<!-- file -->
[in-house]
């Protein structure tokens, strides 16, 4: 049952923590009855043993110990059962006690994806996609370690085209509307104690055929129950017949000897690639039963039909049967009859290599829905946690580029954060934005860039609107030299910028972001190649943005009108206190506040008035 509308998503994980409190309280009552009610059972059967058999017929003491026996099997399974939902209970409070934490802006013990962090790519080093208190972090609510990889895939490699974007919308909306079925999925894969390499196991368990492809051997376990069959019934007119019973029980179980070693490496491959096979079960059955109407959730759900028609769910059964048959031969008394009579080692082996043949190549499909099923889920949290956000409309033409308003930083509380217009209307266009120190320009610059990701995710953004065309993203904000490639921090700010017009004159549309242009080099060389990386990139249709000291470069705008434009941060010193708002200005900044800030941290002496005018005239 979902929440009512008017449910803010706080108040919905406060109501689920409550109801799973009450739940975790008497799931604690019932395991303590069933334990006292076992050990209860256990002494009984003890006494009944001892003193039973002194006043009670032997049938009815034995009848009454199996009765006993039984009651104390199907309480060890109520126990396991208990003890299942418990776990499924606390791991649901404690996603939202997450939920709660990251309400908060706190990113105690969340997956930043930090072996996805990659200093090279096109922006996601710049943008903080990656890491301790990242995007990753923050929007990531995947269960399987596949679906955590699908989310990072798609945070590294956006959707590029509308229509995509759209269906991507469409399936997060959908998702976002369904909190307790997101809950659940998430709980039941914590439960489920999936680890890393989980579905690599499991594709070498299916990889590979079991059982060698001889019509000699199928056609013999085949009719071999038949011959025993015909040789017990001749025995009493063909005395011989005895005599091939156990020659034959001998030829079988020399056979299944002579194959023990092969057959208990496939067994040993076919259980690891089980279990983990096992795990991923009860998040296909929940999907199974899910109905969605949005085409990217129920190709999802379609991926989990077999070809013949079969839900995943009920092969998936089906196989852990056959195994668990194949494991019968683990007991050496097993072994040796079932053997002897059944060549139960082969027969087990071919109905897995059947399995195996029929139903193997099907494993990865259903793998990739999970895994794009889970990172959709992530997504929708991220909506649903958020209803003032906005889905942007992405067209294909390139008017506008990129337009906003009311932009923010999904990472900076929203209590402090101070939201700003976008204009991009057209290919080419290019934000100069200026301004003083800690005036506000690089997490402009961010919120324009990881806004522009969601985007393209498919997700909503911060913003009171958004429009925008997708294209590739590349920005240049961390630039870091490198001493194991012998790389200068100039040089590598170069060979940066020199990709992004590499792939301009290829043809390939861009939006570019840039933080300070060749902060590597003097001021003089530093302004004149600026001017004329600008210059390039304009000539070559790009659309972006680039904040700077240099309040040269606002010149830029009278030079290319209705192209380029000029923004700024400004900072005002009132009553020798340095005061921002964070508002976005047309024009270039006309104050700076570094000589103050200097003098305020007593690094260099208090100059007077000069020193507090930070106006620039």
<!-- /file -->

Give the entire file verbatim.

[in-house]
């Protein structure tokens, strides 16, 4: 049952923590009855043993110990059962006690994806996609370690085209509307104690055929129950017949000897690639039963039909049967009859290599829905946690580029954060934005860039609107030299910028972001190649943005009108206190506040008035 509308998503994980409190309280009552009610059972059967058999017929003491026996099997399974939902209970409070934490802006013990962090790519080093208190972090609510990889895939490699974007919308909306079925999925894969390499196991368990492809051997376990069959019934007119019973029980179980070693490496491959096979079960059955109407959730759900028609769910059964048959031969008394009579080692082996043949190549499909099923889920949290956000409309033409308003930083509380217009209307266009120190320009610059990701995710953004065309993203904000490639921090700010017009004159549309242009080099060389990386990139249709000291470069705008434009941060010193708002200005900044800030941290002496005018005239 979902929440009512008017449910803010706080108040919905406060109501689920409550109801799973009450739940975790008497799931604690019932395991303590069933334990006292076992050990209860256990002494009984003890006494009944001892003193039973002194006043009670032997049938009815034995009848009454199996009765006993039984009651104390199907309480060890109520126990396991208990003890299942418990776990499924606390791991649901404690996603939202997450939920709660990251309400908060706190990113105690969340997956930043930090072996996805990659200093090279096109922006996601710049943008903080990656890491301790990242995007990753923050929007990531995947269960399987596949679906955590699908989310990072798609945070590294956006959707590029509308229509995509759209269906991507469409399936997060959908998702976002369904909190307790997101809950659940998430709980039941914590439960489920999936680890890393989980579905690599499991594709070498299916990889590979079991059982060698001889019509000699199928056609013999085949009719071999038949011959025993015909040789017990001749025995009493063909005395011989005895005599091939156990020659034959001998030829079988020399056979299944002579194959023990092969057959208990496939067994040993076919259980690891089980279990983990096992795990991923009860998040296909929940999907199974899910109905969605949005085409990217129920190709999802379609991926989990077999070809013949079969839900995943009920092969998936089906196989852990056959195994668990194949494991019968683990007991050496097993072994040796079932053997002897059944060549139960082969027969087990071919109905897995059947399995195996029929139903193997099907494993990865259903793998990739999970895994794009889970990172959709992530997504929708991220909506649903958020209803003032906005889905942007992405067209294909390139008017506008990129337009906003009311932009923010999904990472900076929203209590402090101070939201700003976008204009991009057209290919080419290019934000100069200026301004003083800690005036506000690089997490402009961010919120324009990881806004522009969601985007393209498919997700909503911060913003009171958004429009925008997708294209590739590349920005240049961390630039870091490198001493194991012998790389200068100039040089590598170069060979940066020199990709992004590499792939301009290829043809390939861009939006570019840039933080300070060749902060590597003097001021003089530093302004004149600026001017004329600008210059390039304009000539070559790009659309972006680039904040700077240099309040040269606002010149830029009278030079290319209705192209380029000029923004700024400004900072005002009132009553020798340095005061921002964070508002976005047309024009270039006309104050700076570094000589103050200097003098305020007593690094260099208090100059007077000069020193507090930070106006620039």